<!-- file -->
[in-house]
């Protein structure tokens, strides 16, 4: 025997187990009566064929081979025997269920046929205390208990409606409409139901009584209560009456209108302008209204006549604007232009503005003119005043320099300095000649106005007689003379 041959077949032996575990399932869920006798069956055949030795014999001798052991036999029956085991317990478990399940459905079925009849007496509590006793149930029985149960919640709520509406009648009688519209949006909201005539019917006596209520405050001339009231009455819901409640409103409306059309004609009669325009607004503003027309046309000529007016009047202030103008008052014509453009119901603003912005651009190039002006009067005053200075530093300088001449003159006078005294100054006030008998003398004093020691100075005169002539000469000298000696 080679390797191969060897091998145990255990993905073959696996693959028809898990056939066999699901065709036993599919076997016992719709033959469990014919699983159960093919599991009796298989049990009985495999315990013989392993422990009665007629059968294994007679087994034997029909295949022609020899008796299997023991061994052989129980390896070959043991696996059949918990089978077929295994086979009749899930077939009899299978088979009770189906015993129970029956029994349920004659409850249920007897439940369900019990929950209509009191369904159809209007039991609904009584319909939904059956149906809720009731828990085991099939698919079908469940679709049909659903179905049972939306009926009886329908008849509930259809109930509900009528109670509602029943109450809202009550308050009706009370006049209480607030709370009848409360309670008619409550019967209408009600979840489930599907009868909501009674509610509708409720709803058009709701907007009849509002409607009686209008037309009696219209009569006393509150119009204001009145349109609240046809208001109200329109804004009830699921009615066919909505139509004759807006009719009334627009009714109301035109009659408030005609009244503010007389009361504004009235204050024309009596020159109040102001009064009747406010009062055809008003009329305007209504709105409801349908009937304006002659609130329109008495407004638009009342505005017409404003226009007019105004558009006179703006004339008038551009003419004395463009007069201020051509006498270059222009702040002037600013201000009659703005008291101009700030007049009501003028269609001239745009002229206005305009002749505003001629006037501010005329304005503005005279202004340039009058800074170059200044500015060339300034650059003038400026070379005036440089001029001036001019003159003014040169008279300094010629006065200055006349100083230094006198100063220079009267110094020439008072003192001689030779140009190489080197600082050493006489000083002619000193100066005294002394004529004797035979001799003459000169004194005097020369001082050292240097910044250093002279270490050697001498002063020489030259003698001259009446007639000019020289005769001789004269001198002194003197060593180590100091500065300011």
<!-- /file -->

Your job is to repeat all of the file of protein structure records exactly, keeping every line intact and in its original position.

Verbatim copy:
[in-house]
């Protein structure tokens, strides 16, 4: 025997187990009566064929081979025997269920046929205390208990409606409409139901009584209560009456209108302008209204006549604007232009503005003119005043320099300095000649106005007689003379 041959077949032996575990399932869920006798069956055949030795014999001798052991036999029956085991317990478990399940459905079925009849007496509590006793149930029985149960919640709520509406009648009688519209949006909201005539019917006596209520405050001339009231009455819901409640409103409306059309004609009669325009607004503003027309046309000529007016009047202030103008008052014509453009119901603003912005651009190039002006009067005053200075530093300088001449003159006078005294100054006030008998003398004093020691100075005169002539000469000298000696 080679390797191969060897091998145990255990993905073959696996693959028809898990056939066999699901065709036993599919076997016992719709033959469990014919699983159960093919599991009796298989049990009985495999315990013989392993422990009665007629059968294994007679087994034997029909295949022609020899008796299997023991061994052989129980390896070959043991696996059949918990089978077929295994086979009749899930077939009899299978088979009770189906015993129970029956029994349920004659409850249920007897439940369900019990929950209509009191369904159809209007039991609904009584319909939904059956149906809720009731828990085991099939698919079908469940679709049909659903179905049972939306009926009886329908008849509930259809109930509900009528109670509602029943109450809202009550308050009706009370006049209480607030709370009848409360309670008619409550019967209408009600979840489930599907009868909501009674509610509708409720709803058009709701907007009849509002409607009686209008037309009696219209009569006393509150119009204001009145349109609240046809208001109200329109804004009830699921009615066919909505139509004759807006009719009334627009009714109301035109009659408030005609009244503010007389009361504004009235204050024309009596020159109040102001009064009747406010009062055809008003009329305007209504709105409801349908009937304006002659609130329109008495407004638009009342505005017409404003226009007019105004558009006179703006004339008038551009003419004395463009007069201020051509006498270059222009702040002037600013201000009659703005008291101009700030007049009501003028269609001239745009002229206005305009002749505003001629006037501010005329304005503005005279202004340039009058800074170059200044500015060339300034650059003038400026070379005036440089001029001036001019003159003014040169008279300094010629006065200055006349100083230094006198100063220079009267110094020439008072003192001689030779140009190489080197600082050493006489000083002619000193100066005294002394004529004797035979001799003459000169004194005097020369001082050292240097910044250093002279270490050697001498002063020489030259003698001259009446007639000019020289005769001789004269001198002194003197060593180590100091500065300011």